5 Hang Ups Of Pastor Search Committees
By: Vanderbloemen June 20, 2016
Pastor search committees have the unique opportunity to both determine and act upon the need to find a new senior leader for the church. When seeking this new leader, pastor search committees must navigate certain myths and pitfalls of hiring a new church staff member.
Not much has changed since 1 Samuel 16. It’s so easy to fall into the same trap when looking at potential candidates that Samuel did when anointing a new king. God clearly calls us to look beyond the exterior. 1 Samuel 16:7: “But the Lord said to Samuel, “Don’t judge by his appearance or height, for I have rejected him...”
If Samuel led your search committee here are some of the things he might be looking for:
1. The Cool Or “It” Factor
Myth #1: If a candidate is trendy or cool, they must have great leadership ability.
It’s the age old trap. 1 Samuel 16:6 says, “When Jesse’s sons arrived, Samuel took one look at Eliab and thought, 'Surely this is the Lord’s anointed!'
If the candidate is young, attractive, or stylish, too often pastor search committees assume they have the intangibles to be an effective leader. This couldn’t be farther from the truth. Obviously you want a candidate to be self-aware and polished in terms of their appearance and how they carry themselves, but to assume talent and potential based upon any external factors is a huge mistake. The next time you’re tempted to offer that worship leader the job simply because they “look the part” just re-read 1 Samuel 16.
2. Size & Scope
Myth #2: A candidate will not do well at our church unless they've worked in a similar or larger size and scope.
The fastest way to limit your potential candidate pool and delay a search process is by insisting that your next hire will have served in a church or organization as large or larger than yours. It is unwise to assume that someone doing an incredible job at a smaller setting cannot replicate that work in a larger context.
There may be a brief time of adjustment, but a solid leader with a proven track record of success will make the transition and likely do well. Oddly enough, we’ve seen the opposite to be true as well. Just because a candidate comes from a large setting doesn’t mean they can be successful in other large settings. Size and scope of a candidate's previous work environment isn’t a reliable indicator of their future success. Jesse fell victim to this idea in 1 Sam 16:11: “There is still the youngest, But he’s out in the field watching the sheep and goats” (i.e. "Surely you don’t want him - he has no 'real' experience").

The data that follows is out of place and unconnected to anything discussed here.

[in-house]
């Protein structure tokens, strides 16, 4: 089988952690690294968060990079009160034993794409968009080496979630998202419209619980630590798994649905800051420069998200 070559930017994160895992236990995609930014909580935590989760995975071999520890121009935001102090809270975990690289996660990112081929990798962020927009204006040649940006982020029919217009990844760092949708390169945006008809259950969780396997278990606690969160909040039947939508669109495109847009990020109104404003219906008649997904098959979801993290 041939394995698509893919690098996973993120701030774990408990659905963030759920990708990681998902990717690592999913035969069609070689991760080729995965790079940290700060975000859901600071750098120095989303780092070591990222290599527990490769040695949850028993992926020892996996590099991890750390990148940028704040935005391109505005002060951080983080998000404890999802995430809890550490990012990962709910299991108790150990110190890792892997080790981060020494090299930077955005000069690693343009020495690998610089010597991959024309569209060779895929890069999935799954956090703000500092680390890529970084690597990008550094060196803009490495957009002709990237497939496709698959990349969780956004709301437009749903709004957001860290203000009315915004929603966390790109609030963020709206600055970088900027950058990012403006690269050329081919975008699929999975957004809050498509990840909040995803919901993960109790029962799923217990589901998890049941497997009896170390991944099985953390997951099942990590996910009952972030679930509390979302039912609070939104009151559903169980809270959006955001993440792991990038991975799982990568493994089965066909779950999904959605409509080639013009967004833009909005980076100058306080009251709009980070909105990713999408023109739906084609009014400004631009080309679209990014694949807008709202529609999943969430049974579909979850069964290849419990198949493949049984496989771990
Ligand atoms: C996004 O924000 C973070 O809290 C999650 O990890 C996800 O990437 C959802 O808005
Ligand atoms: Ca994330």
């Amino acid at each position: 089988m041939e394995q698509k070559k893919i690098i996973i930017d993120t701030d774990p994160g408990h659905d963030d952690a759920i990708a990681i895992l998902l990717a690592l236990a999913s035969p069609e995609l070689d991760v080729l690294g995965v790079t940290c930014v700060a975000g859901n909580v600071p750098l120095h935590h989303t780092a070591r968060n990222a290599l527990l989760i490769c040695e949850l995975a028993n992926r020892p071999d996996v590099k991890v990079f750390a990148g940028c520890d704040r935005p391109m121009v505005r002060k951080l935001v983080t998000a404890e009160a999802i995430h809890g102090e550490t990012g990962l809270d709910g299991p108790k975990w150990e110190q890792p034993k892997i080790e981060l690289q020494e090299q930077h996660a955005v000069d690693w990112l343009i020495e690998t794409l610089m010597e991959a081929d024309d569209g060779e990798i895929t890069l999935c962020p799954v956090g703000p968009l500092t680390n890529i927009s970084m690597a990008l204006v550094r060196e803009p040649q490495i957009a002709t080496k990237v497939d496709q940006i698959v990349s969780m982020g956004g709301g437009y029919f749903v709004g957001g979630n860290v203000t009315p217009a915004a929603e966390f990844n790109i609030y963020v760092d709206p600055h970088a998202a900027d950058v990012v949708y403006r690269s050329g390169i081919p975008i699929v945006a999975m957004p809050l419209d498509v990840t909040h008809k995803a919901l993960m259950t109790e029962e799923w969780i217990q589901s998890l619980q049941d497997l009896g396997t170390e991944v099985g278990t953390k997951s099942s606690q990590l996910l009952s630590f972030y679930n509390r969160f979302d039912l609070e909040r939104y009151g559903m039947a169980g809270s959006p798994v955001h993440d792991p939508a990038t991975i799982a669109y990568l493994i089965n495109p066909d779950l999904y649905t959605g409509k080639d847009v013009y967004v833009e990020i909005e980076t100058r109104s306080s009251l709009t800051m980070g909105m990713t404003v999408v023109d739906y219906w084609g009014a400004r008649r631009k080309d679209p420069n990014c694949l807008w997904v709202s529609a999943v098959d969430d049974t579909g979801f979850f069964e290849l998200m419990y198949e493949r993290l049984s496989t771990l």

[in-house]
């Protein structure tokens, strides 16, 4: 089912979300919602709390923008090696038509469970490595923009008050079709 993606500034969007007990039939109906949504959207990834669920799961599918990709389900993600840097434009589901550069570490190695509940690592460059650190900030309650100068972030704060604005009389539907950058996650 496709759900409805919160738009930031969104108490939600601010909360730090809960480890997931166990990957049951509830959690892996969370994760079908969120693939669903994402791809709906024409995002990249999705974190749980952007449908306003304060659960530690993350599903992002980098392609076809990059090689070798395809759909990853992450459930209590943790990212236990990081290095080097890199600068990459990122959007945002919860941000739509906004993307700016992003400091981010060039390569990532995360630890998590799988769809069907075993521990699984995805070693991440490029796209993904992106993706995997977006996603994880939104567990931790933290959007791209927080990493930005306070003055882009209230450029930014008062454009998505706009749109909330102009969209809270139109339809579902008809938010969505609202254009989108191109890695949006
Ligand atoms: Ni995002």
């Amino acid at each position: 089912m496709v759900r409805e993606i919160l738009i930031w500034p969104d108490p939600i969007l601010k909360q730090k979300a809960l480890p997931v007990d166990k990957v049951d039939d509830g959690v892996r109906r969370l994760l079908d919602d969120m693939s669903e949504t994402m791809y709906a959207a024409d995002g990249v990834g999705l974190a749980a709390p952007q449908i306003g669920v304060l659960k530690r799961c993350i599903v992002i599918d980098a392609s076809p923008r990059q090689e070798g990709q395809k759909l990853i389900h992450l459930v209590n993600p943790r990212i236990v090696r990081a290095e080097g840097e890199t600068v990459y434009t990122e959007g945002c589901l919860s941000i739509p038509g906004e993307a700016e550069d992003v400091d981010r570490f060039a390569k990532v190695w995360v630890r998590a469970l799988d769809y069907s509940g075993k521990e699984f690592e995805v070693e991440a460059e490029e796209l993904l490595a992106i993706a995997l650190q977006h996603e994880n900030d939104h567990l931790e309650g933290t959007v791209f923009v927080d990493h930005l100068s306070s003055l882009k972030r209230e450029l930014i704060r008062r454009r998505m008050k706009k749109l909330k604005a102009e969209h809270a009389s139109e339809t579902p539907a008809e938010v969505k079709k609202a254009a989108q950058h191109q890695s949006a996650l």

3. They Speak Well
Myth #3: An effective communicator is an effective leader.
However, don’t assume that since they can communicate God’s word in a powerful way, they also have the ability to replicate leadership, develop people and systems, and take your organization to the next level. There are many amazing candidates that can do both, but there are even more that have the ability to do one or the other task very well. There is no perfect candidate.
4. The Internal Hire
Myth #4: Internal hires are the best option.
I am a fan of the internal hire under two firm conditions: the candidate has been trained or mentored in the role, and he or she has the capacity and desire to be a success. But too often we see churches give a pass on one or more of these areas based upon a person's tenure within the church or simply due to the profound desire to hire from within at all costs. If you want to see a trainwreck, fill an important role on your team with a candidate who has simply been faithful or has only been a leader in the corporate world. These are not necessarily qualities that guarantee success in a ministry context.
5. The Career Pastor
Myth #5: Only those that have been in ministry before can do this job.
Ministry is littered with success stories of people that stepped in from the corporate or educational sector and have done a tremendous job. One of the best Children’s Pastors I’ve ever met was an elementary physical education teacher. A successful small business owner I know made the transition to Executive Pastor. The list could go on. There is certainly a learning curve to adapt to how a church runs. However, removing a candidate from consideration due to their lack of full-time ministry experience will inevitably take away some very quality candidates.
Don’t fall into the trap of making a “Samuel hire.” Look well beneath the surface at competency and potential, and ensure your candidate's walk with the Lord is strong. These are two of the many areas our team here at Vanderbloemen focus on.
How can your pastor search committee avoid acting on these 5 common myths?